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Saxophones Odd...

DavidUK

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What do you suppose happened here?:




I can't imagine.

I think the ad's description explains in intricate detail what it is you're getting:

"Yamaha Tenor Yts-23 made in Japan
the sax have great tone was one owner and he is sax teacher he sold it because his over 70 years
no dents on it just the bruise colors i,m writing bruise but it,s of lacquer
have new mouthpiece and soft hard case ready to playable
and i believe the sax is first generation of yts-23 great one for student
Dispatched with Royal Mail 2nd Class.


many Thanks"

Ad here: Yamaha Tenor Yts-23 made in Japan | eBay

Don't bother to look at his other items...

o_O
 

DavidUK

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A few spots of corrosion appeared in the engraving. Dremel or similar used to remove it, took the lacquer away in the process. Over time the de-lacquered brass has tarnished so is now a lot darker.
But the letters don't line up. They're all over the place. :confused2:
 

nigeld

I don't need another mouthpiece; but . . .
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So it's either a counterfeit or a drunk engraver.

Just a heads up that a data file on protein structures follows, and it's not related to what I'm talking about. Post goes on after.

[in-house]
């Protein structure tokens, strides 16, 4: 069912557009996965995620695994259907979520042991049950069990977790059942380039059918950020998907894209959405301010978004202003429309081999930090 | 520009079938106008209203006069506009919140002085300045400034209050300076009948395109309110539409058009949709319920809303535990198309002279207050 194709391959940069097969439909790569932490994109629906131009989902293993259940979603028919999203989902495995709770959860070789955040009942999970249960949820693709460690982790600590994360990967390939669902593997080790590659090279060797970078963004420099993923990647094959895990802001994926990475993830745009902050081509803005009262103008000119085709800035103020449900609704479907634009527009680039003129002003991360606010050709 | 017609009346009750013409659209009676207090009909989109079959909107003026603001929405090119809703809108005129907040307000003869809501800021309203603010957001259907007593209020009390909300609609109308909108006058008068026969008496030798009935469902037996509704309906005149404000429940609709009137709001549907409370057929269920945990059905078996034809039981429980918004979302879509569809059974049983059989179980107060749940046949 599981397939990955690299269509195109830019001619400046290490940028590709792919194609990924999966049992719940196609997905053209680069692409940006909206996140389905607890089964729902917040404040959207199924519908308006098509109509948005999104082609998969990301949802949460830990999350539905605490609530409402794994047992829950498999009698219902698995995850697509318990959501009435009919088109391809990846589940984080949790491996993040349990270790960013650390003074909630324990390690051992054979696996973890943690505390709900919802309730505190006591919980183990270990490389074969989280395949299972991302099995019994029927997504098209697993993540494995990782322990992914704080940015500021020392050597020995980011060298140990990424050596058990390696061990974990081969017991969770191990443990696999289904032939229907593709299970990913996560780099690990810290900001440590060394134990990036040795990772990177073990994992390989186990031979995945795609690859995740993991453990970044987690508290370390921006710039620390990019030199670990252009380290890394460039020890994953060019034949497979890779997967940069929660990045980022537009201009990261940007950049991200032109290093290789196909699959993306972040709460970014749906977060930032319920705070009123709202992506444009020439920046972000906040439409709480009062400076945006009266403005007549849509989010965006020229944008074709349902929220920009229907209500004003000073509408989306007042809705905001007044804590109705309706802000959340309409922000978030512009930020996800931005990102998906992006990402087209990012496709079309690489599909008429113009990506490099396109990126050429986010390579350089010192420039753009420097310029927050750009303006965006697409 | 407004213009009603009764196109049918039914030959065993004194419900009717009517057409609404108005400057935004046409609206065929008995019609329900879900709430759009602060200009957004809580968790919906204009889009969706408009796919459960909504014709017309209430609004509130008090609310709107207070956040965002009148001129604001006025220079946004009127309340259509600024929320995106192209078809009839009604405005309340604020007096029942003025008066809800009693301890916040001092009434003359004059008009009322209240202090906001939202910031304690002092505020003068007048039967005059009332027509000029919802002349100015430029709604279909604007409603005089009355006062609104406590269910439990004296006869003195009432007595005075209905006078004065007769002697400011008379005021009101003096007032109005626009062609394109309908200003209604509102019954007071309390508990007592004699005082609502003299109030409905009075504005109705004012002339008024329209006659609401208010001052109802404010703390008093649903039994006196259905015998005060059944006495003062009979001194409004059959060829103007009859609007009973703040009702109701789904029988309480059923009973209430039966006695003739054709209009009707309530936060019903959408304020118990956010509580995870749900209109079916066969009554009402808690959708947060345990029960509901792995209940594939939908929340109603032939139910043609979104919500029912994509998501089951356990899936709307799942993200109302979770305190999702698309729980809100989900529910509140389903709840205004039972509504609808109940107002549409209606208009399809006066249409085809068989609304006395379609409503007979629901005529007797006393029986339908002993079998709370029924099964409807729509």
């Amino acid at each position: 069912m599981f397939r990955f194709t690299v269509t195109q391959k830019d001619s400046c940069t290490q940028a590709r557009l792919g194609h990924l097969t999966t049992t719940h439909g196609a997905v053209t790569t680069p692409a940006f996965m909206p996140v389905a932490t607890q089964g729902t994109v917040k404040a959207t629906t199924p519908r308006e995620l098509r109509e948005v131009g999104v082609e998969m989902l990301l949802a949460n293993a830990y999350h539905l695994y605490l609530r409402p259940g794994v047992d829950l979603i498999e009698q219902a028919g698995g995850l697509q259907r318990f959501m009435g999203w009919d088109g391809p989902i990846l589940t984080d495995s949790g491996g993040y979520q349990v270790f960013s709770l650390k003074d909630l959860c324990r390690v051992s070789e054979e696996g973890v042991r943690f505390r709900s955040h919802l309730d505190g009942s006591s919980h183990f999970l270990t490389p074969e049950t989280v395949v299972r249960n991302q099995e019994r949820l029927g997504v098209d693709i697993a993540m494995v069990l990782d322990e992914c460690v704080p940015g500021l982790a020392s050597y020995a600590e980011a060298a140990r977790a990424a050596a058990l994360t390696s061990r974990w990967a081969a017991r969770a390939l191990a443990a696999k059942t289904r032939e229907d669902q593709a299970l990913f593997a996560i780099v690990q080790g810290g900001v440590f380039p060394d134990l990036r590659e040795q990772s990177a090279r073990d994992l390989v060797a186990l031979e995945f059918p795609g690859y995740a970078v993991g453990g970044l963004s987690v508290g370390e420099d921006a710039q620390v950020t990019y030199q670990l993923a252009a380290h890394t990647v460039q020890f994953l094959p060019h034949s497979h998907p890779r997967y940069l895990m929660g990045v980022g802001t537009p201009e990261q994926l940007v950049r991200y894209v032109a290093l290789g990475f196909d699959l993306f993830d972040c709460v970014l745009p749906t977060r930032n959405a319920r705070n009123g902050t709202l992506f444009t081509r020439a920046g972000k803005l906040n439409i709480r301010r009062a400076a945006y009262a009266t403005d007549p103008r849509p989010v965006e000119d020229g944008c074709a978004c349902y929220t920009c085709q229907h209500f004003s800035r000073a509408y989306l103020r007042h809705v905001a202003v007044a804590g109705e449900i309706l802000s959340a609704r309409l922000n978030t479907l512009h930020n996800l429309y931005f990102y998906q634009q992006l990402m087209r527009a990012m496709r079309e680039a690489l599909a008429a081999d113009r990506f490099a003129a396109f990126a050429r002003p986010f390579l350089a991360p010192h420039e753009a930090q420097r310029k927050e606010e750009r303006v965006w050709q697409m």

EDIT: well no, presumably it's a stamp. So I'd susepct it's not a Yamaha.

Or the purple logo wore off and the owner decided to make a more robust version.
 

Tenor Viol

Full of frets in North Shropshire
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Probably an optical illusion - you'd need a photo taken square on with a polarising filter to remove reflections to be certain. I suspect some sort of aggressive cleaning procedure that's gone awry....
 

thomsax

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3,982
If think it's ok. Make it a black logo. Gently heat kiwi black shoe polish and apply it over the logo and letter. let it dry. Wipe off.
 

JayeNM

Formerly JayePDX
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2,075
A few spots of corrosion appeared in the engraving. Dremel or similar used to remove it, took the lacquer away in the process. Over time the de-lacquered brass has tarnished so is now a lot darker.
I don't think so. It's just an optical illusion. It's the scrubbing of the lacquer that's causing it...
I choose B.

No Dremel was necessary.

The engraving is engraved after the horn is lacqued. So what happens fairly often is, as the engraving itself is actually bare brass, the brass patinas or reds.

The owner didn't like the way that looked, so they would polish it using a fairly aggressive paste...maybe Noxon or Brasso. As they did that over the years, it actually ate the lacq away.

Simple solution (if the looks irk you): just keep polishing that area once in a while back to bare brass (but don't use Noxon or Brasso...use something like Maas or Wenol, significantly gentler they will likely not result in further lacq loss....or use a Blitz polishing cloth to get same result.

(It's possible a letter in the name was engraved a bit cockeyed, or perhaps the stamp (if a stamp) was applied twice....but I think as others have noted, that impression is exacerbated by the irregular patchiness of the lacquer loss).
 
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